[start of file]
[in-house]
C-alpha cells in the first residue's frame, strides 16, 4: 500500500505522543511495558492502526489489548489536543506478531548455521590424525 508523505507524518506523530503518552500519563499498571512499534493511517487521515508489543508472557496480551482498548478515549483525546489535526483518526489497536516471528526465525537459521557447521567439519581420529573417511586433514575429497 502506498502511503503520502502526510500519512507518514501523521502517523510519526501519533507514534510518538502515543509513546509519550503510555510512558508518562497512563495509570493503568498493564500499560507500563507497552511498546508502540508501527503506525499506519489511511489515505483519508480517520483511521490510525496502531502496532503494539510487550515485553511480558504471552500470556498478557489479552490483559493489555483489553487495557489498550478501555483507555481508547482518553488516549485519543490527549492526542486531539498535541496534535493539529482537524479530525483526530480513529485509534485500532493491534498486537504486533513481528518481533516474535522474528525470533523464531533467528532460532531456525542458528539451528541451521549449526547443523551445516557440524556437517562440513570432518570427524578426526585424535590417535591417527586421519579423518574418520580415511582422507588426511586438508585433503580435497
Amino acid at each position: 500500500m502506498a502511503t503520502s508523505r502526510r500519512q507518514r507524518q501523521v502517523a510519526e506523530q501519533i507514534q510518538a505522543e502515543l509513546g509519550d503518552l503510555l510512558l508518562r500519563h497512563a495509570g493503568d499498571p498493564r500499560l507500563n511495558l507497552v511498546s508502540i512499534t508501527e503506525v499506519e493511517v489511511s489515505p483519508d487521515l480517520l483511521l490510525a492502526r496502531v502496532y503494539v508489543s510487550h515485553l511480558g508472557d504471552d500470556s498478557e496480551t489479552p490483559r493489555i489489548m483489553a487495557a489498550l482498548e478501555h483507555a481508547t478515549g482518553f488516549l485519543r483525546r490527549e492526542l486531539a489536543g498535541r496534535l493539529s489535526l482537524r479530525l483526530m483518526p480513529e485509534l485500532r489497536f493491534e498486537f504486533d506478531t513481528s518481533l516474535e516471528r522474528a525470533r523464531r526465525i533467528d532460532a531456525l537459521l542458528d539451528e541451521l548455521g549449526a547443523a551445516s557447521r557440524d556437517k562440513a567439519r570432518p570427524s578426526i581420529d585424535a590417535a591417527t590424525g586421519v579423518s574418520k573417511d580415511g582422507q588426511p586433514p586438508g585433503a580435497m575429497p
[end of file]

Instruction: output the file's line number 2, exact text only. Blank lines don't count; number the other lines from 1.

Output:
C-alpha cells in the first residue's frame, strides 16, 4: 500500500505522543511495558492502526489489548489536543506478531548455521590424525 508523505507524518506523530503518552500519563499498571512499534493511517487521515508489543508472557496480551482498548478515549483525546489535526483518526489497536516471528526465525537459521557447521567439519581420529573417511586433514575429497 502506498502511503503520502502526510500519512507518514501523521502517523510519526501519533507514534510518538502515543509513546509519550503510555510512558508518562497512563495509570493503568498493564500499560507500563507497552511498546508502540508501527503506525499506519489511511489515505483519508480517520483511521490510525496502531502496532503494539510487550515485553511480558504471552500470556498478557489479552490483559493489555483489553487495557489498550478501555483507555481508547482518553488516549485519543490527549492526542486531539498535541496534535493539529482537524479530525483526530480513529485509534485500532493491534498486537504486533513481528518481533516474535522474528525470533523464531533467528532460532531456525542458528539451528541451521549449526547443523551445516557440524556437517562440513570432518570427524578426526585424535590417535591417527586421519579423518574418520580415511582422507588426511586438508585433503580435497